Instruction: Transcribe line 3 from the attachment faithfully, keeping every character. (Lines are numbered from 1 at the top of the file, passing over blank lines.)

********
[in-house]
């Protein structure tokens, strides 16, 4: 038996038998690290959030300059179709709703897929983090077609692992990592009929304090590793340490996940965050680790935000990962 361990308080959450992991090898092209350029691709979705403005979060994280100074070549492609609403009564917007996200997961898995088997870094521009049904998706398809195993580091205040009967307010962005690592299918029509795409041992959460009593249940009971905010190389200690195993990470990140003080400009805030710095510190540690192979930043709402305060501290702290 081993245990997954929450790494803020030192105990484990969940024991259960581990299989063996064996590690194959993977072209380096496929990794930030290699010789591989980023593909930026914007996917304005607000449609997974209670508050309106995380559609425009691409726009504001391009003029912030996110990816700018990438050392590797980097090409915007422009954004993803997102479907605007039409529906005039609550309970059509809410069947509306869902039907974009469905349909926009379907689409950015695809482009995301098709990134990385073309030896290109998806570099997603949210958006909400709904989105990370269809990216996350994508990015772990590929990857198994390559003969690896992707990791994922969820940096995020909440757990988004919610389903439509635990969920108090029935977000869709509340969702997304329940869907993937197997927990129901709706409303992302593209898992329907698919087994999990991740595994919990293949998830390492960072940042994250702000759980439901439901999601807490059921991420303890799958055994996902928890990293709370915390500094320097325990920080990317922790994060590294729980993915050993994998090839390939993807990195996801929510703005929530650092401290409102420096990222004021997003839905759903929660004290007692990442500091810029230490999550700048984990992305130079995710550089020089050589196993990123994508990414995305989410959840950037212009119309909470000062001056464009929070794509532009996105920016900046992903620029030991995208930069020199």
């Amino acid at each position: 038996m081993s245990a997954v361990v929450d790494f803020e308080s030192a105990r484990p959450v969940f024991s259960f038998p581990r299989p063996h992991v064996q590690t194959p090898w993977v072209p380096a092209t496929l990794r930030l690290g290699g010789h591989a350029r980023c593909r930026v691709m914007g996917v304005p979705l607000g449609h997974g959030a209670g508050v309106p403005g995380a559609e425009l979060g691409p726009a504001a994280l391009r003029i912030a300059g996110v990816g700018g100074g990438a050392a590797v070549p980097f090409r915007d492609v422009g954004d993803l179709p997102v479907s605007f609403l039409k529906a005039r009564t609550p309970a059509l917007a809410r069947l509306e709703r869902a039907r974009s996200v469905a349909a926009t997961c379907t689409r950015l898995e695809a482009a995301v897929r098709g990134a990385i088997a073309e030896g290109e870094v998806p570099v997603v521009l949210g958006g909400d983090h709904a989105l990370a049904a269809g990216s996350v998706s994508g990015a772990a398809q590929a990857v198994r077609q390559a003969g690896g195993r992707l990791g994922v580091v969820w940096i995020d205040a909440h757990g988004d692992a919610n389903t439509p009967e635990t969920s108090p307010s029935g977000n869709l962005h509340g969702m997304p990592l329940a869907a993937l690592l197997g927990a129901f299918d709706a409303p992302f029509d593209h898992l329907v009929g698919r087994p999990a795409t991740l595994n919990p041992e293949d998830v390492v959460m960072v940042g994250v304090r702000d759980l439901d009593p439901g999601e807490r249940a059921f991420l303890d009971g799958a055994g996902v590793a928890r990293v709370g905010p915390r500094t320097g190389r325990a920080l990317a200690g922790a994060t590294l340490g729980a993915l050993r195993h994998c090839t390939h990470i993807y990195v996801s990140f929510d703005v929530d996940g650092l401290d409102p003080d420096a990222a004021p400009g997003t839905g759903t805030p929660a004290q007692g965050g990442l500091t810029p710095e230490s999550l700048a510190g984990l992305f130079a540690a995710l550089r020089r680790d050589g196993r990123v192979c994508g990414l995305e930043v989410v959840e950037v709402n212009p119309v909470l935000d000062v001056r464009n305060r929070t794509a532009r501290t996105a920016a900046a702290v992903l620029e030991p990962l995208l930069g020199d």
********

């Amino acid at each position: 038996m081993s245990a997954v361990v929450d790494f803020e308080s030192a105990r484990p959450v969940f024991s259960f038998p581990r299989p063996h992991v064996q590690t194959p090898w993977v072209p380096a092209t496929l990794r930030l690290g290699g010789h591989a350029r980023c593909r930026v691709m914007g996917v304005p979705l607000g449609h997974g959030a209670g508050v309106p403005g995380a559609e425009l979060g691409p726009a504001a994280l391009r003029i912030a300059g996110v990816g700018g100074g990438a050392a590797v070549p980097f090409r915007d492609v422009g954004d993803l179709p997102v479907s605007f609403l039409k529906a005039r009564t609550p309970a059509l917007a809410r069947l509306e709703r869902a039907r974009s996200v469905a349909a926009t997961c379907t689409r950015l898995e695809a482009a995301v897929r098709g990134a990385i088997a073309e030896g290109e870094v998806p570099v997603v521009l949210g958006g909400d983090h709904a989105l990370a049904a269809g990216s996350v998706s994508g990015a772990a398809q590929a990857v198994r077609q390559a003969g690896g195993r992707l990791g994922v580091v969820w940096i995020d205040a909440h757990g988004d692992a919610n389903t439509p009967e635990t969920s108090p307010s029935g977000n869709l962005h509340g969702m997304p990592l329940a869907a993937l690592l197997g927990a129901f299918d709706a409303p992302f029509d593209h898992l329907v009929g698919r087994p999990a795409t991740l595994n919990p041992e293949d998830v390492v959460m960072v940042g994250v304090r702000d759980l439901d009593p439901g999601e807490r249940a059921f991420l303890d009971g799958a055994g996902v590793a928890r990293v709370g905010p915390r500094t320097g190389r325990a920080l990317a200690g922790a994060t590294l340490g729980a993915l050993r195993h994998c090839t390939h990470i993807y990195v996801s990140f929510d703005v929530d996940g650092l401290d409102p003080d420096a990222a004021p400009g997003t839905g759903t805030p929660a004290q007692g965050g990442l500091t810029p710095e230490s999550l700048a510190g984990l992305f130079a540690a995710l550089r020089r680790d050589g196993r990123v192979c994508g990414l995305e930043v989410v959840e950037v709402n212009p119309v909470l935000d000062v001056r464009n305060r929070t794509a532009r501290t996105a920016a900046a702290v992903l620029e030991p990962l995208l930069g020199d």